Chapter 81632209

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Chapter NumberXVIII
Chapter TitleDETECTIVE SEYMOUR GOES UNDER.
Chapter Urlhttp://nla.gov.au/nla.news-article81632209
Full Date1898-02-16
Page Number27
Corrections0
Word Count2479
IllustratedN
Last Corrected0000-00-00
Newspaper TitleThe North Queensland Register (Townsville, Qld. : 1892 - 1905)
Trove TitleThe Mystery of Sea-Towers
article text

CHAPTER XVIII.

DETECTIVE SEYMOUR OOES UN

DER.

'Not in this room exclaimed Grace as the eoaciiTnan ia^ gaaxLeiDter were about to lififc Mm upon the (bed.

*,Nio>, at weald never dfc» fiar him to awake to consciousness tare ; besides Bie room wS91 need !to be exaim!iii*0d>, on the return of the detectives,' said Beal ri'oe hurriedly.

They carried him intoan apartment ca the other side of the 'hotise (and by the time a doctor -was in attendance had undressed audi placed <Mm «pn the bed. Grace supervised everything.

A stimulant was adimlnlstered by her direction, >his limfbs -sponged with Ihoit water ; cold water wtas ap plied to his "head, and everything <kxne

to restx>re amimatkm. He ihart 'taint ed, sihe fhoqiglrt, ?through w<aiot of (food, Cowl air, and exhaustion.

Doctor Shirley, Who <etame in re sponse to her summons,' expressed Shim self as extremely (pleased with her management of the <3ase, and although he said Dr Strong's coMditiom was a very serious ome, (he toad every hope Of {raffing (Mm througfti. fie himself would remain tand mumse "him thivmgh

the exists. *

<A*fiter a time the patient's (breathing became more regular and na tural, and in respomse to the effect olf tfhe stinrn tant some colour returned to the pal

lid flace.

William iShlrley, M. D., had Ibeem on kntimate terms with botih Dr Stnxxng and his sister, amd Ms <?urfosity to know where fras friend Ibad' (been found was great; but 4ie saw that Grace was wholly a'bsortied with anxiety for 'her brother's recovery, and iHiat While hit life huu<g In the ?balance, it .would be useless to interrogate (her. The only reply to his question, as to Where anil how they had found- 'him, had bu* further mystified <hiin. Said Grace

. 'We found Mm in the room in which he was lost; but dioctor dx>i*'t ask me anytM^j? about it now.

Br Shirley sat and watdhed Ms pa tient, and occasionally felt life pulse, the beating of which was hardly per ceptible.

He looks as though he <had (been, poi

soned i>y noxious gfas, as well as starv j

ed,' lie ©aid to Grace.

'Very iiikely,' she replied, as she] quietly btBt deftly moved aSbout the room fin attend ance TOpon her <broitiier*s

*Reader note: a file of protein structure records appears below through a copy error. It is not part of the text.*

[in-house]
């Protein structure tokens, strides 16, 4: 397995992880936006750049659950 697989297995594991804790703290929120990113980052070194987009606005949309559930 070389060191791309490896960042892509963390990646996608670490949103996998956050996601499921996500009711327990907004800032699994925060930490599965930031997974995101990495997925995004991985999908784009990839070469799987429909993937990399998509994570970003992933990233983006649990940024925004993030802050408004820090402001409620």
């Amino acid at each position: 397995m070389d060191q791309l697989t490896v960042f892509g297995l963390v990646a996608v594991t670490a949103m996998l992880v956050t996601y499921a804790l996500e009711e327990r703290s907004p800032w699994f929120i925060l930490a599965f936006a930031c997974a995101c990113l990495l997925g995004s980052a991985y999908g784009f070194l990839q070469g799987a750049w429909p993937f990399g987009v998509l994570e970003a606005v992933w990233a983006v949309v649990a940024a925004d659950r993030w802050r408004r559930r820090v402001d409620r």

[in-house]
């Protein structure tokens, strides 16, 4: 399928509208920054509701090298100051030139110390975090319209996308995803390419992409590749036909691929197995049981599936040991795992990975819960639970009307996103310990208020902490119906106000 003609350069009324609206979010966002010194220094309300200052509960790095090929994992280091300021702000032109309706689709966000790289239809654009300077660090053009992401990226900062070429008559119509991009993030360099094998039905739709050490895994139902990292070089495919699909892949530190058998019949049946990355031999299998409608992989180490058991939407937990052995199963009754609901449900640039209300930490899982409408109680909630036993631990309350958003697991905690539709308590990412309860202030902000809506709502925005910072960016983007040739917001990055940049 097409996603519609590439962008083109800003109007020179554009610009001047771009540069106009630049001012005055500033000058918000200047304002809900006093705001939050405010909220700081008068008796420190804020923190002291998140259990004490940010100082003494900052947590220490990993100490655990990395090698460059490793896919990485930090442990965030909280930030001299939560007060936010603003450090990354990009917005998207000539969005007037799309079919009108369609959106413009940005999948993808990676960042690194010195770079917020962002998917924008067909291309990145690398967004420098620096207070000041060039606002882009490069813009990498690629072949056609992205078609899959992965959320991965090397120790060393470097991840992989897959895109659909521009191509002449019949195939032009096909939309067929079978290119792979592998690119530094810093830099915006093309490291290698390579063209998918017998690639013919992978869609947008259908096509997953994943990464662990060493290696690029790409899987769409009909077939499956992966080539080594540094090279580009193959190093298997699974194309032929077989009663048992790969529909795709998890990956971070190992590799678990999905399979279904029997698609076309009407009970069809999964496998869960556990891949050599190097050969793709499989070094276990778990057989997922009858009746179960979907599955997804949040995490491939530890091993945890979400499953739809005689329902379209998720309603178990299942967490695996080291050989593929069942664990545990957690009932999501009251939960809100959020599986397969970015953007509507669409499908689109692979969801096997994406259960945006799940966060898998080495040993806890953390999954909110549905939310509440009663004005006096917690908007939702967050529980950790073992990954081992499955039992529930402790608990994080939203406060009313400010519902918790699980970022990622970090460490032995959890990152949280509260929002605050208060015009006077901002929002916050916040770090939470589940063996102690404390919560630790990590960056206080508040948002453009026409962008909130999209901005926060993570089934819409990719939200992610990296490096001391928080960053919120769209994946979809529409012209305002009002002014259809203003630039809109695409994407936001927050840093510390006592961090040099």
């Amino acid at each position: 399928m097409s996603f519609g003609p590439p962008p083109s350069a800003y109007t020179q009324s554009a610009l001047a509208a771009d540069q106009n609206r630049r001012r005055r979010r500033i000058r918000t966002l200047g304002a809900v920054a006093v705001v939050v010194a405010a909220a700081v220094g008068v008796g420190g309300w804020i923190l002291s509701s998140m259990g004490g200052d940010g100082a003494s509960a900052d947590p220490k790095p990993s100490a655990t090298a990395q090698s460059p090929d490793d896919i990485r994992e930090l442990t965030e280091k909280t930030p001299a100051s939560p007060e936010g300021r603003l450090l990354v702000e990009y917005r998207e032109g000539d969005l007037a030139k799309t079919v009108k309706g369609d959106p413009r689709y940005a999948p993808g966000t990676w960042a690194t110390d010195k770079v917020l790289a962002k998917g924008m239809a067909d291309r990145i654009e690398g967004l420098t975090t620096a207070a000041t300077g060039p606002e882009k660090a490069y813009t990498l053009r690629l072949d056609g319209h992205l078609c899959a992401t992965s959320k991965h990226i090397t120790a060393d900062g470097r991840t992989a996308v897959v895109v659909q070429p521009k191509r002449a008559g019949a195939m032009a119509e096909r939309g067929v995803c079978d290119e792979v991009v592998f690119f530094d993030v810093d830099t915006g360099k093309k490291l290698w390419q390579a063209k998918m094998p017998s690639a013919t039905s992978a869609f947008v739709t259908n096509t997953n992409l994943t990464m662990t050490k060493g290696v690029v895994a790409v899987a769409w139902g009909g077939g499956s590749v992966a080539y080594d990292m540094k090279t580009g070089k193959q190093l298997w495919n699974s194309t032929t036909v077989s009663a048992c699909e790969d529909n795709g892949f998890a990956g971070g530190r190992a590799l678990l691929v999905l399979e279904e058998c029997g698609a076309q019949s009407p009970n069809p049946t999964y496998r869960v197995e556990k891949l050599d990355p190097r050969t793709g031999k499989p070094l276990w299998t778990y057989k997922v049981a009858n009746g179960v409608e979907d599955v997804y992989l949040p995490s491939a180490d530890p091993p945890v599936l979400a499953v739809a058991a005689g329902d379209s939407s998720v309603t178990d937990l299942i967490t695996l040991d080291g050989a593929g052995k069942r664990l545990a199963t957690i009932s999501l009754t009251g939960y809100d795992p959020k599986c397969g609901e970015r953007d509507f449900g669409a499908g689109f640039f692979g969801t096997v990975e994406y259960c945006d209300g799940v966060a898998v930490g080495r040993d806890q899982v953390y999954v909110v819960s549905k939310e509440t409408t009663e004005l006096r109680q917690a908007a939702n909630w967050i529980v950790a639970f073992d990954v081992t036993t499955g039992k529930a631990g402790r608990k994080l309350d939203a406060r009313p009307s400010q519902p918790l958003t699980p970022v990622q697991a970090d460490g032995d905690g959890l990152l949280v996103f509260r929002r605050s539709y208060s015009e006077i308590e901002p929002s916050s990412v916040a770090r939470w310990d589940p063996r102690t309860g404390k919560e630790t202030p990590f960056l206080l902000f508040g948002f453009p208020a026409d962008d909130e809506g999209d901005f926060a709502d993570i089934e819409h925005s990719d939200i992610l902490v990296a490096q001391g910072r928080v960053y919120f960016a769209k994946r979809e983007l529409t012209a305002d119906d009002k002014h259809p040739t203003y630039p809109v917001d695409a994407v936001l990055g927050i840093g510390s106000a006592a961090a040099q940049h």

wants.

The detectives, Bruce amd Seymour, i returned towards evening, and on hear ! sing- of the startling turn in affairs,

at office sought an 'mfcervdetw with Beat <

lice.

.It miigiht have 'beeaii expected? that they would have evincedmuch grati fication at the discovery of Doctor Strong ; tout tfliey both ceg'arded it as^ yatber Hnf&j^nate-fcemuse tker ba4

.not made the discovery themselves. On hearing the particulars, 'however, from Miss Baliaaiiyiie, they !fchoaigh.t better of tihe case, for their only com petitors were two wosneia. And it would be a queer thfing if they could not manage to so report, a® to secure the credit of the -matter for them selves.

Of course their report would laave to talTy wCth any sworn evidence -wMdi might -come out in the inevitalble trial which would follow their capture of the crinritnals; but it wouM vbe easy enough to fix that up.

*Pheir first course was plain. Mrs DaTbert must, if possible, be immed iately arrested, and' In the meantime the chamber must be -watched. They .were loath to ask for further assist ance, at a time which seemed' tto offer the successful elucidation of a mysterious crime which had set

all Melbourne toy the ears. One of them would have to go into the city, procure a waraaut, and arrest Mrs Dalbert- 4tiat Is if he could find her-wliile the oitfter must wiatcli the Towers.

Matters were certainly getting wJarm ^nd lively for the officers; and as for the Towers, the whole household was . simmering with; .excitement. They none <w£ them exactly knew where the missing Doctor lhad< coane -from, and none of them had seen Mrs Dialbert; but they all knew that ttaeibwo ladies were the chief actors in the affair, and fchatsoanethng very extraofrdinary Siad happened to him in the haunted cham her. However, there'was awo* qaossahil iiy cf the Doctor being removed that .night to 'his own residence, so <wftli DoetorShirley and tJhe ladfes slaying Id tbe bouse, tfcere inore life aft

out the place. At least that was the view the cook and 'liouisemaid took of the master.